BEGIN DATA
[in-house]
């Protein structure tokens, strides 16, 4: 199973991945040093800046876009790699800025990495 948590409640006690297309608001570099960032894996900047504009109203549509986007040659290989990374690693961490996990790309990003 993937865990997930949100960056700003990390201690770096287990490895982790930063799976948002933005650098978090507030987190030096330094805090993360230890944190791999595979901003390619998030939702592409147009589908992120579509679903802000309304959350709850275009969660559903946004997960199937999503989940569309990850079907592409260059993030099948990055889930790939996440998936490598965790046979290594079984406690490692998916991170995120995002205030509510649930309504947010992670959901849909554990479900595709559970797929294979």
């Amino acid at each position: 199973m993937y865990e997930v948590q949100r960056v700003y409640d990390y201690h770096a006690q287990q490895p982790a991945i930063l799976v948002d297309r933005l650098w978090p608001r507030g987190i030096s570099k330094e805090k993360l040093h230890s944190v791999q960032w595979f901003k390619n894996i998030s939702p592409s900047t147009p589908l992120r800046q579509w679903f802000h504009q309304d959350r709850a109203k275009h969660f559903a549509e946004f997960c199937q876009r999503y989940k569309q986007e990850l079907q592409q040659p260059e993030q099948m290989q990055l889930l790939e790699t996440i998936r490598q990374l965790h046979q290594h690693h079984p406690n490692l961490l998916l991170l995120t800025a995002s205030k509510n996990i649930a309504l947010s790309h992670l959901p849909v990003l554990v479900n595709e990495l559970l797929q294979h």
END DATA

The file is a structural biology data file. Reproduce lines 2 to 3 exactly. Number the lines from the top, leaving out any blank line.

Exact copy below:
């Protein structure tokens, strides 16, 4: 199973991945040093800046876009790699800025990495 948590409640006690297309608001570099960032894996900047504009109203549509986007040659290989990374690693961490996990790309990003 993937865990997930949100960056700003990390201690770096287990490895982790930063799976948002933005650098978090507030987190030096330094805090993360230890944190791999595979901003390619998030939702592409147009589908992120579509679903802000309304959350709850275009969660559903946004997960199937999503989940569309990850079907592409260059993030099948990055889930790939996440998936490598965790046979290594079984406690490692998916991170995120995002205030509510649930309504947010992670959901849909554990479900595709559970797929294979």
């Amino acid at each position: 199973m993937y865990e997930v948590q949100r960056v700003y409640d990390y201690h770096a006690q287990q490895p982790a991945i930063l799976v948002d297309r933005l650098w978090p608001r507030g987190i030096s570099k330094e805090k993360l040093h230890s944190v791999q960032w595979f901003k390619n894996i998030s939702p592409s900047t147009p589908l992120r800046q579509w679903f802000h504009q309304d959350r709850a109203k275009h969660f559903a549509e946004f997960c199937q876009r999503y989940k569309q986007e990850l079907q592409q040659p260059e993030q099948m290989q990055l889930l790939e790699t996440i998936r490598q990374l965790h046979q290594h690693h079984p406690n490692l961490l998916l991170l995120t800025a995002s205030k509510n996990i649930a309504l947010s790309h992670l959901p849909v990003l554990v479900n595709e990495l559970l797929q294979h």